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A new enantiornithine, Musivavis amabilis n. gen. n. sp., is reported from the Lower Cretaceous Jehol Biota in western Liaoning, China. The new taxon is similar to the bohaiornithids in the robust subconical teeth, bluntly expanded omal ends of the furcula, caudolaterally oriented lateral trabeculae with triangular distal ends of the sternum, and a robust second pedal digit. Yet it differs from members of Bohaiornithidae in several features recalling other enantiornithine lineages, such as the acuminate rostral ramus of maxilla, the shape of the coracoid lateral margin, the presence of craniolateral processes on the sternum, the proportions of the manual phalanges, and the unspecialized third pedal ungual phalanx. A comprehensive phylogenetic analysis of Mesozoic birds shows that homoplasy significantly affects the reconstruction of enantiornithine relationships. When all phylogenetic characters are considered of equal weight, Musivavis is reconstructed in a lineage related to a radiation of large-bodied enantiornithines including Bohaiornithidae and Pengornithidae. Alternative scenarios based on progressive downweighting of the homoplastic characters support more basal placements of the pengornithids among Enantiornithes, but do not alter the affinity of Musivavis as a member of the “bohaiornithid-grade” group.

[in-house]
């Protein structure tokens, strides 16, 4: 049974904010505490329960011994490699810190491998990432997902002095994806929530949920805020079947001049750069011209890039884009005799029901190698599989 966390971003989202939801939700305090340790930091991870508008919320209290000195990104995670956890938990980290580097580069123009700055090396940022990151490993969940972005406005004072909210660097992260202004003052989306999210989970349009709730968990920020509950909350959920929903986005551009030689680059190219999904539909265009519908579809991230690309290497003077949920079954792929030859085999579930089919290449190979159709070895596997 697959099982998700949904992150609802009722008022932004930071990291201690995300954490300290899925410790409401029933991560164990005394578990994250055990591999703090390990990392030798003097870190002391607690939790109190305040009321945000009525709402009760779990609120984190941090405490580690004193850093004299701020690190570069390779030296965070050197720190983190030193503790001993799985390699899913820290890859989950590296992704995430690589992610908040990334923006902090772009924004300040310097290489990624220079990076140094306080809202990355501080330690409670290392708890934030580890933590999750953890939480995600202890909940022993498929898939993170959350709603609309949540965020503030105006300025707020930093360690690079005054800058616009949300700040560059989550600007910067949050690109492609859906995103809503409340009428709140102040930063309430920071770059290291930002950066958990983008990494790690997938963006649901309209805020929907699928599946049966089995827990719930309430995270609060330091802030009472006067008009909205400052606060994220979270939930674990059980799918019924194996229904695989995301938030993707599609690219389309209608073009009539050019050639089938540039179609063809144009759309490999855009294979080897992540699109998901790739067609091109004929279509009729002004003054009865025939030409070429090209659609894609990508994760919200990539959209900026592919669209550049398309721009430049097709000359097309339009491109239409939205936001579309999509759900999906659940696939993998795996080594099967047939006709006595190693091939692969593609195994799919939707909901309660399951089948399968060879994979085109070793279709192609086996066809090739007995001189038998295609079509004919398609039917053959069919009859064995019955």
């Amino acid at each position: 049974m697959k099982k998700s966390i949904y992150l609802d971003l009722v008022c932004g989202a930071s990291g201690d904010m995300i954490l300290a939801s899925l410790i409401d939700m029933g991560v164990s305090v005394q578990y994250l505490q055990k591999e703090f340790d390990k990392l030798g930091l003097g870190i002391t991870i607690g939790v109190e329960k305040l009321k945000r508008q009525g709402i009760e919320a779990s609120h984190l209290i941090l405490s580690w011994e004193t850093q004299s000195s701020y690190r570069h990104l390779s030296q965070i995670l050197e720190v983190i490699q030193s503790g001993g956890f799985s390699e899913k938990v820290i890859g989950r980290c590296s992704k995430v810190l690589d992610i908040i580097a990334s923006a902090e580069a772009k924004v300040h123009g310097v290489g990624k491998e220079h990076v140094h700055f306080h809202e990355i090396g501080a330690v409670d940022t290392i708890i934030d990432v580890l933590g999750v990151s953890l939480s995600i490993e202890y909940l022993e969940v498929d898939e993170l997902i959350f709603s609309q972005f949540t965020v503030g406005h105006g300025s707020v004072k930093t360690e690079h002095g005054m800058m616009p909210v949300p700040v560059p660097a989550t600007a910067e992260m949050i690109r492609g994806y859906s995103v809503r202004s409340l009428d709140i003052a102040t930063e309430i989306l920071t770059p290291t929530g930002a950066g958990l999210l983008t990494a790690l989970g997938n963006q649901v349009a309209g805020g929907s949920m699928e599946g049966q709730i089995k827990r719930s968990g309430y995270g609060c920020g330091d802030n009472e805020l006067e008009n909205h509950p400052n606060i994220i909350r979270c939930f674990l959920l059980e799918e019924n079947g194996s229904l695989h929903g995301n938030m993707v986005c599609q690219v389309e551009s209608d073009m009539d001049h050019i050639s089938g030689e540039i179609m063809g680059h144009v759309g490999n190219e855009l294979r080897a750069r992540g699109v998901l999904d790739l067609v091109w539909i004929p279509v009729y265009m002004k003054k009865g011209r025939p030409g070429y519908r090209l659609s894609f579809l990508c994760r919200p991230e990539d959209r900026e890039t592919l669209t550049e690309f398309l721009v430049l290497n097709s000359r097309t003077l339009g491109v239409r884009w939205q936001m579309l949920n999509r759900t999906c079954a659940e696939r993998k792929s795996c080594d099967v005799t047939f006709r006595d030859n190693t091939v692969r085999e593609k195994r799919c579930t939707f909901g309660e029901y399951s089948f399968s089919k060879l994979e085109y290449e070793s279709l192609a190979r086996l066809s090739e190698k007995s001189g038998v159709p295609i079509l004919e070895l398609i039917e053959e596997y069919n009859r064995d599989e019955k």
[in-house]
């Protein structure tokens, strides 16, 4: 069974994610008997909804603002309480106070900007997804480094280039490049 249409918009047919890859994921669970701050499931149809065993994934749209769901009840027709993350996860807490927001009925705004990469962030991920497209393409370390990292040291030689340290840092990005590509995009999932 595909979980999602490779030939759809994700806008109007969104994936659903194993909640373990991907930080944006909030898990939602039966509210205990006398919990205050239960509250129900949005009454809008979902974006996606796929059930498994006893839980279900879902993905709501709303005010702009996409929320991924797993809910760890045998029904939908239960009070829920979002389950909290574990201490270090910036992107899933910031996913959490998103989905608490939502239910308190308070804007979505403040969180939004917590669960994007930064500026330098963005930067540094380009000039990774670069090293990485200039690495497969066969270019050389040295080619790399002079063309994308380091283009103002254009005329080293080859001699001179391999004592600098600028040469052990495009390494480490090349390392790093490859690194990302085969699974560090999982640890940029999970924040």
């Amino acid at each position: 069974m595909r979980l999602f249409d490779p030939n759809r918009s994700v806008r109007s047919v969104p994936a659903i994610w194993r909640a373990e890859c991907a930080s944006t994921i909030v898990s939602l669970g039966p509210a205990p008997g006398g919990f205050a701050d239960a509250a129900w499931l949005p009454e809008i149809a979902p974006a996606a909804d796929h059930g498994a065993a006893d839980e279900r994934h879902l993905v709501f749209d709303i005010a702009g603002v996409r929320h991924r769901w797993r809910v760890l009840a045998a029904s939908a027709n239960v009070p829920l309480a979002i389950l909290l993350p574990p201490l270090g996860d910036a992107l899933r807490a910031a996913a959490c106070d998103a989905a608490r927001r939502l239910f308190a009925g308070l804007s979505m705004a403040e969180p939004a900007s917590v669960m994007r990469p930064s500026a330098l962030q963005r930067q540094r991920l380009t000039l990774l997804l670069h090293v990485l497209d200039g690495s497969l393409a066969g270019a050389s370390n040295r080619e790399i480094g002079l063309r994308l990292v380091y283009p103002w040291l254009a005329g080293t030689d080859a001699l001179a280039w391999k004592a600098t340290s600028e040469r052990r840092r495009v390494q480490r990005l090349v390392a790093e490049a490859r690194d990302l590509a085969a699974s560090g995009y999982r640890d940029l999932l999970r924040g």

It has been amply demonstrated that trawl fishing affects overall biomass, size and species structure of demersal fish communities, and an increasing number of studies are proving that this could have even greater unexpected effects on biological diversity. The aims of this study are: (1) to examine the temporal trends of several ecological diversity indices for middle-slope communities in specific locations within the Sardinian seas, which have been recently subject to increasing fishing capacity; and (2) to simulate the Shannon's entropy (H′) temporal trend, using a multiple linear regression, in order to investigate about the relationships between fishing effort and species diversity. The data come from 11 MEDITS trawl surveys (1994 to 2004). Temporal trends in fishing effort were analysed and ecological diversity indices were measured. Analysis was conducted for four areas (NW, NE, SE, SSW). Significant variations over time in both fishing pressure and ecological diversity indices were found for the southern zones. More precisely, the SE zone showed an increase in fishing effort (+120% in 2004), and a decrease of Shannon–Weiner's diversity. The SSW zone exhibited a 22.6% increase of fishing effort and a decrease of species richness. The best model of H′ incorporates species richness and fishing effort expressed as number of boats per trawling area. Our results seem to indicate that fishing pressure affected the species richness and the abundance of middle-slope species and that variation in ecological diversity indices differed with different levels of fishing effort.
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